Anne is a friend of Mrs P. She is a doctor in Florida, America. She sent this picture of her Easter Bunny outfit. Now, I know, I should be looking at this and thinking, ‘Oh, how brave.’ But, when I first saw this picture I just thought ‘wimple.’ I can’t help it. I think she looks like sister Maria from a dystopian version of the Sound of music where homemade face masks tied up with string are just one of her favourite things and the only reason the goatherd is lonely is because he has a bit of a cough. I’m sure she’s doing a marvellous job, but where was she when I needed to move the bee hotel?

I shall end with a link to a marvellous story of a 99 year old Army veteran who has raised more than £500,000 for the NHS. He pledged to complete 100 Laps of his garden by his 100th birthday with the aid of his walking frame. His original goal was £1,000 but he seems to have beaten that…

https://www.bbc.co.uk/news/uk-england-beds-bucks-herts-52269398

Silver Linings – Thursday 9th April 2020

Lockdown. Can’t go climbing. Can’t go away in Gandalf. Can’t do this, that and the other (although I would be willing to bet that there’s quite a lot of ‘the other’ going on). I digress. Where was I? Oh yes:

Lockdown… Ain’t so bad. In fact, there are a lot of positives. Here’s just a few..

The first silver lining I like to call “Up.”

This is up…

Up

This is a picture of “Up” a.k.a. the sky. Taken not 1/2 a mile from our house, yesterday evening. It’s blue and cloud free but, lovely though it is, that’s not the silver lining. We live on the flight path into Heathrow Airport. Usually, on a day like today, there would be one aircraft every 10 seconds from 04.30 in the morning to 11.30 at night flying overhead. Do the maths, I did, that’s a LOT of aeroplanes. On top of that, there is a small airfield nearby kindly providing the accompanying buzz of dozens of light aircraft. Add to that the helicopters taking the wealthy to and from very important places and it all adds up to pollution, noise and poor visibility. I don’t have a picture of it but it looks something like this…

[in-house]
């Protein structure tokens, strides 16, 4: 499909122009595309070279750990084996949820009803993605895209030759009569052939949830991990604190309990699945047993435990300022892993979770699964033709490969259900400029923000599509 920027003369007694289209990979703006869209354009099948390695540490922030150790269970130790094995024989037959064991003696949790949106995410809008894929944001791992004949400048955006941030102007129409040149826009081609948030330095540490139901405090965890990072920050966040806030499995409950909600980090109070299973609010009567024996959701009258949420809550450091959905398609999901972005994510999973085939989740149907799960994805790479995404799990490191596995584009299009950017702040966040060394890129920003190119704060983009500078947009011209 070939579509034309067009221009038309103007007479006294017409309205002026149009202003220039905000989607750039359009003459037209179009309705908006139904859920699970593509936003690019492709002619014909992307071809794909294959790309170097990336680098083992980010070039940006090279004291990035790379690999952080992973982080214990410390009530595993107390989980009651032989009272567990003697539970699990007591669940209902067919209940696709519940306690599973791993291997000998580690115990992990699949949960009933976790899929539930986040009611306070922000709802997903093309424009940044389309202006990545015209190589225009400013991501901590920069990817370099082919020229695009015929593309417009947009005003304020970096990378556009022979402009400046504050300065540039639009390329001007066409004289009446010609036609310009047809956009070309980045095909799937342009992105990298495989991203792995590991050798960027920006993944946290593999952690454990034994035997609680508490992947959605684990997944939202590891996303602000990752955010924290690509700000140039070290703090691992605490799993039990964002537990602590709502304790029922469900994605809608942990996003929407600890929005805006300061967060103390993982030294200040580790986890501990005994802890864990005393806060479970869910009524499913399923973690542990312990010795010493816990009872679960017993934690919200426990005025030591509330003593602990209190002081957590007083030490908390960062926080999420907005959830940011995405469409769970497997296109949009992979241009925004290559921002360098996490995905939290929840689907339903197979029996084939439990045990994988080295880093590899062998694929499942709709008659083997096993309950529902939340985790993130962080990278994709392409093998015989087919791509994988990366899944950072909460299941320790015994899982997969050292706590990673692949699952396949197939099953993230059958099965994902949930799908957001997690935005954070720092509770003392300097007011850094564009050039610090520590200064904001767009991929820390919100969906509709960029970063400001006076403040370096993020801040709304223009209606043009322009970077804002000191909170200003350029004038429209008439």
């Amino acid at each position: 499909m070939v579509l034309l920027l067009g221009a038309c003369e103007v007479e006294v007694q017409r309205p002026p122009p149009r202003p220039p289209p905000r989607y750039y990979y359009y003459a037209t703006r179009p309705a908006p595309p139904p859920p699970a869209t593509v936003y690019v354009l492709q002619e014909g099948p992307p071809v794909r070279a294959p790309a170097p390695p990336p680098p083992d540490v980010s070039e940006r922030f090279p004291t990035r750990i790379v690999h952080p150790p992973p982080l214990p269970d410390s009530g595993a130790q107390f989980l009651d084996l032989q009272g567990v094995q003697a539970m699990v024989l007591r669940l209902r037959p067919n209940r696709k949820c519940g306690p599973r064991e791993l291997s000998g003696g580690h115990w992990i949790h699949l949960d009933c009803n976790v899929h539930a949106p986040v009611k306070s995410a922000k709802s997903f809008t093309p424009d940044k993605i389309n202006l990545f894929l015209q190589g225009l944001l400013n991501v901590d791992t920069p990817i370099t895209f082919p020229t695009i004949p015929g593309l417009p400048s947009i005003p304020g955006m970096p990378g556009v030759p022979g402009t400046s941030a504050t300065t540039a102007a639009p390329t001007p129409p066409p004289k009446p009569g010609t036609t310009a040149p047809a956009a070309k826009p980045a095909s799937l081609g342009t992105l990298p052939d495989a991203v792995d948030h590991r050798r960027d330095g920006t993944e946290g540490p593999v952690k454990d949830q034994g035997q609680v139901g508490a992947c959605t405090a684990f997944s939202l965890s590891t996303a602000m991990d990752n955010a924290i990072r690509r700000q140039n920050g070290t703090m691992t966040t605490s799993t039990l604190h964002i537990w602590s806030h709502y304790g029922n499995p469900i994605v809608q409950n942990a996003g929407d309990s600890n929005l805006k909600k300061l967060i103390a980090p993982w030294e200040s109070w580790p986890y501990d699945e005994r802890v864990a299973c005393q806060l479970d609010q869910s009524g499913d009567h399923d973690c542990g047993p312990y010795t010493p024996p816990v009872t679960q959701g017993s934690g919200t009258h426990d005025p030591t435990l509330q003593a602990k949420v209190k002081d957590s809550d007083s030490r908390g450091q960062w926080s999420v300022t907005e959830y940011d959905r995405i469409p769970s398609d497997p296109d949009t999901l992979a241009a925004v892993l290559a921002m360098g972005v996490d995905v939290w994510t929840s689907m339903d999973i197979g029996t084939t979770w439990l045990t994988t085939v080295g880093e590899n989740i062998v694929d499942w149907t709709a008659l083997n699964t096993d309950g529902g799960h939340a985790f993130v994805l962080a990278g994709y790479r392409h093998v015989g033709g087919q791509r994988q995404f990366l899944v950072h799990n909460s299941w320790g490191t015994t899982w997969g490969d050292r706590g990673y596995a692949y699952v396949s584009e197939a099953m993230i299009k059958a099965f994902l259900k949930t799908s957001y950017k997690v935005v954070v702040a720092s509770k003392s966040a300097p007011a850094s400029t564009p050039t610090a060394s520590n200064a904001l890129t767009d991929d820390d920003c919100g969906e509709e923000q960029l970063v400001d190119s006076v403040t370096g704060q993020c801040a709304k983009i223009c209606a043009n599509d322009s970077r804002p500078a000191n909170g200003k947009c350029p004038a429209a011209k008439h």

Flight path simulator

With the associated noise it irritates the hell out of me. I have friends who have grown used to it. I have weird friends.

Silver lining number two I shall call, “The sound of silence.” In short, see silver lining number 1.

The following picture, taken shortly after “Up,” contains a robin. See if you can spot him.

I’m over here!

He’s on the dead tree just right of centre. Pretty small so good luck. Anyway. He was singing his little head off. We could hear him. It was beautiful. It was unusual. It was surreal. Very little traffic noise and zero planes. Normally the little fella would need a megaphone to make himself heard. The silence was positively deafening. From 90% man made cacophony, interspersed with the odd squawk as a pigeon is run over on the main road, to 90% sounds of nature. Surround sound bliss. Sometimes Mrs P and I just stand and listen. Then spend the next 10 minutes discussing where we will move to once this madness is over and if our pension investments ever bounce back (don’t even go there).

Silver lining number 3 goes by the name of “Folk.” There are people (folk) walking, cycling, running etc. all over the place. Normally, when we go for a walk, we are lucky to see a couple of wheezing people walking an asthmatic dog (remember the pollution?) Now, “folk” are everywhere. Using the extra time they have discovered by removing the commute from their daily list of wasted time activities they are finding the time to go for some socially distanced exercise. It may be a bit odd when said “folk“suddenly dive into a hedge and steadfastly face away as you walk past but, at least you usually get a muffled, arboreal “Hello” from the back of their head.